Tuesday: Invited opening speakers include successful new-model South Carolina developer Jim Chaffin, chairman of the Urban Land Institute; our mayor, Kirk Watson; our governor, George W. Bush; and New Jersey governor Christine Todd Whitman, who has shown in the Garden State that "Republican" and "sustainability" do not cancel each other out. Following a general session on "Why Smart Growth Matters," Michael Dell is slated to address "Livability in the New Economy" over lunch.
Afternoon breakout sessions include "Getting to Yes in the NIMBY World" and "Smart Growth Partners: Not-So-Strange Bedfellows." The day wraps up with "Enhancing Existing Neighborhoods" sessions on transportation and affordable housing. The de rigeur "networking reception" follows.
Wednesday: The day opens with a discussion of "visual preference surveys," a popular tool of urban planners, in which citizens are very methodically asked to choose specific urban-design elements that reflect their diffuse community values. Austin, naturally, will be the urban environment in question. Following more "Smart Growth on the Ground" breakout sessions with topics like "Density Is Not a Four-Letter Word" and "Breaking the Single-Use Mold," lunch will feature Ray Suarez, host of NPR's Talk of the Nation, previewing his upcoming book The Old Neighborhood: What We Lost in the Great Suburban Migration. The afternoon features regional roundtables; scheduled speakers at the closing session include (maybe) Vice President Al Gore, who, judging from his recent dilation on the subject at the Brookings Institution, is into Smart Growth in a very big way.
Thursday: It's Fun With Central Texas day, where the conferees (and expected local attendees like you) focus on our problems. Discussion topics include more examination of the visual preference survey, preserving quality of life, regional cooperation, our existing Smart Growth initiatives, building business-progressive-neighborhood coalitions, and overcoming structural barriers to smart growth. The "Where Do We Go From Here?" wrapup session features local luminaries, ULI president Chaffin, and maybe Gore, unless he shows up on Tuesday or Wednesday instead.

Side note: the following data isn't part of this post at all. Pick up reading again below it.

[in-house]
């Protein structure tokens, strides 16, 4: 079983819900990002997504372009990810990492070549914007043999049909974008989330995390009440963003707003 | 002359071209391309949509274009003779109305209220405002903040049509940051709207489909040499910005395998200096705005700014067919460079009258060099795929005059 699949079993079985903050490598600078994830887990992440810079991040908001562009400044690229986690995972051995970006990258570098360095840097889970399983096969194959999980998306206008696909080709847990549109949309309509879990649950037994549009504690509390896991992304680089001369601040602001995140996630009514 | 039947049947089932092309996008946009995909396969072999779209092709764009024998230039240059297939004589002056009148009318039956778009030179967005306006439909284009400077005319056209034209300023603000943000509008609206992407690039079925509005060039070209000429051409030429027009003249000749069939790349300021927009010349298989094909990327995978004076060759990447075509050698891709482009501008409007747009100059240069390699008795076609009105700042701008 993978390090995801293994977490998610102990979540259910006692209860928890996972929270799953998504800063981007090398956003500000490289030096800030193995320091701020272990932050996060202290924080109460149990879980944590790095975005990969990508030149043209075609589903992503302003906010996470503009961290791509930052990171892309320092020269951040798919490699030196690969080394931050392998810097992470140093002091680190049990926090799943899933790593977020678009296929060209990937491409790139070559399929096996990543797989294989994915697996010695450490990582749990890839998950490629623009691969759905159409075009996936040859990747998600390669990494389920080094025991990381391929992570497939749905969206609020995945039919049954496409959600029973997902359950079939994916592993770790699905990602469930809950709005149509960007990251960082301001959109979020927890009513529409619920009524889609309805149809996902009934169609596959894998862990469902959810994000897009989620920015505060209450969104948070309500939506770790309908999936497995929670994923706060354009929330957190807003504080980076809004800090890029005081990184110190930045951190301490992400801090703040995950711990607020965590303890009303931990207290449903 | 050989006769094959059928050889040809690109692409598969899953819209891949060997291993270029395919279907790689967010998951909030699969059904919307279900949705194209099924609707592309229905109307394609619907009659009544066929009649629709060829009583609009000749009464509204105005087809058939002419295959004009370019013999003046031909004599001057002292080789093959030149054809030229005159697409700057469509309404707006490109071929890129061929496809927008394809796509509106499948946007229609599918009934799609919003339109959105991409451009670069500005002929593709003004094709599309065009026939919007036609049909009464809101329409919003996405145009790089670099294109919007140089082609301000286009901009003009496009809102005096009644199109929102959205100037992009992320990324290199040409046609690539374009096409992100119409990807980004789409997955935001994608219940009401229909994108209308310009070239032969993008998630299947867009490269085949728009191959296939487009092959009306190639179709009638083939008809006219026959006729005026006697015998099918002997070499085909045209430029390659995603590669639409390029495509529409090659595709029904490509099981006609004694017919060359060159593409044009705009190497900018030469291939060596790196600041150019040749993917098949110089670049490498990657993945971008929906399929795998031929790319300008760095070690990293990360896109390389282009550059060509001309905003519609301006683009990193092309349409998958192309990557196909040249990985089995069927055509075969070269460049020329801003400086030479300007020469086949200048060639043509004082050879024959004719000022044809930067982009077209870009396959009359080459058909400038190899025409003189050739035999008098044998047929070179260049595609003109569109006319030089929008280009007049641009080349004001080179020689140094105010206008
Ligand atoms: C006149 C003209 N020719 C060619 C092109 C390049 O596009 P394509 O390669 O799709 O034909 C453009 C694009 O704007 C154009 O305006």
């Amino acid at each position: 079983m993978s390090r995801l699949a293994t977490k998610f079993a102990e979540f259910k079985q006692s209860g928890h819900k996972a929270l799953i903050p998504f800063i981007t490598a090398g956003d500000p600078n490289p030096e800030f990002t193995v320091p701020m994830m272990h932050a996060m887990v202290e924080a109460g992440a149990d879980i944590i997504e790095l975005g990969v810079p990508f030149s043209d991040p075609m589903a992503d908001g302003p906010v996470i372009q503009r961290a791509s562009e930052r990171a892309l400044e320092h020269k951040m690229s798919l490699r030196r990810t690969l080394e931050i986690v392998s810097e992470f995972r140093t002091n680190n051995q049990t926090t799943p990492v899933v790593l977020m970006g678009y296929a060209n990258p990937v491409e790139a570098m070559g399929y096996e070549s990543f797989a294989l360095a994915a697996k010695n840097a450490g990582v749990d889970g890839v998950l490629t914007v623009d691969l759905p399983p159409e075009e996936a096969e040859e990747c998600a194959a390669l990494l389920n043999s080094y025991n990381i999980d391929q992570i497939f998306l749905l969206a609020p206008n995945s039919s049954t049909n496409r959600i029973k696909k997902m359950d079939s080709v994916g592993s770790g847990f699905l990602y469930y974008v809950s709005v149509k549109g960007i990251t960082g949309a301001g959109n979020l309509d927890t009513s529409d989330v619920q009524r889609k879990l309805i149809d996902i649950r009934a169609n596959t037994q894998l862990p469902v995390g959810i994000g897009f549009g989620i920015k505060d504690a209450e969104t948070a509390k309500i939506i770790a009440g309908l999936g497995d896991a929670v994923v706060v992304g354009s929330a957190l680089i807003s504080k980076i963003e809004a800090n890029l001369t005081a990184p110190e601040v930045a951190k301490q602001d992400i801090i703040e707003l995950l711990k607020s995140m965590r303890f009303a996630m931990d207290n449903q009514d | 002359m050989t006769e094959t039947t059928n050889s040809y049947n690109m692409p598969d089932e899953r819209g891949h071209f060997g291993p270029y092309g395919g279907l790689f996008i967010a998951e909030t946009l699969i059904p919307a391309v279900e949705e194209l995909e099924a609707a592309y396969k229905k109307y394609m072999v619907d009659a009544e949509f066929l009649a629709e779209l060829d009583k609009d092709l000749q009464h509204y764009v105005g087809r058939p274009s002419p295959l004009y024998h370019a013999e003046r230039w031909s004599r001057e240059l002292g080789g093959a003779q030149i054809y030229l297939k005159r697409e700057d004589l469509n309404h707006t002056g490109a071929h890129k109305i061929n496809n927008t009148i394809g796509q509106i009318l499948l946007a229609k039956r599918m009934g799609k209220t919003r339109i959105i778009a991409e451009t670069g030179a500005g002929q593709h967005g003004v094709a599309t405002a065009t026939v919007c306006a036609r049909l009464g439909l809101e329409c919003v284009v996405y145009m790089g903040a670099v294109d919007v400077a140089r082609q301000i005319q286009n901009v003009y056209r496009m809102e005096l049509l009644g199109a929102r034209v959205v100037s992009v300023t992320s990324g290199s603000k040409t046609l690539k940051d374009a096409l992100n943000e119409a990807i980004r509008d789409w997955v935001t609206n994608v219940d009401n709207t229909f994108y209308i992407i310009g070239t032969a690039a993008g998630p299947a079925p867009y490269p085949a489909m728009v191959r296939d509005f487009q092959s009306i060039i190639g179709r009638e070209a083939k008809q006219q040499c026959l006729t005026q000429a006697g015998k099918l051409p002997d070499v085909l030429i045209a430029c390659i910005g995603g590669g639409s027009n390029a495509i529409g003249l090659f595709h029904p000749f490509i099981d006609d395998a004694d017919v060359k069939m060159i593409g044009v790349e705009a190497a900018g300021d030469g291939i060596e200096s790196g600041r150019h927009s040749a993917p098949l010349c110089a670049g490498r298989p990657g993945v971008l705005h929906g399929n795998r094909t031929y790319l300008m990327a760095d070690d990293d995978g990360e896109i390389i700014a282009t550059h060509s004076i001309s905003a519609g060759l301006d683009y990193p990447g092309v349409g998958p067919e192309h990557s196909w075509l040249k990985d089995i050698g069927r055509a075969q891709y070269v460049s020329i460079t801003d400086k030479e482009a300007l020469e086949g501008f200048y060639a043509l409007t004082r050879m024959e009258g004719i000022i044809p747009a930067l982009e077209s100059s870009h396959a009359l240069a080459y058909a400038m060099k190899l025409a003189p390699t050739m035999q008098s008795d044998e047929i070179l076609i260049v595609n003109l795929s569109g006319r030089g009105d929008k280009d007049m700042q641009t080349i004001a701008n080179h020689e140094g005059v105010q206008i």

Other speakers who fit in here somewhere include planners like the by-now-familiar-to-Austinites Peter Calthorpe, creator of the New Triangle Square; John Fregonese, author of Portland's model-for-everyone-else regional plan; and Ron Young, chief planner for the State of Maryland. Business types hail from places like Bank of America, the National Associations of Realtors and of Home Builders, and the Silicon Valley Manufacturing Group (backers of that region's elaborate affordable-housing initiative). The public-interest sector contingent will include reps from the Sierra Club, the National Trust for Historic Preservation, the Affordable Housing Development Corporation, the American Farmland Trust, the Center for Excellence in Sustainable Development, and the Surface Transportation Policy Project.
Want to go? Registration for the whole magilla is a healthy $265 for public/nonprofit sector folks (which would presumably include neighborhood associations), and $450 for private sector people. The Central Texas Day-only registration, though, is only $60. Registration is being handled by ULI at 800/321-5011. Deadline to avoid additional late-registration charges is Tuesday, Dec. 8.
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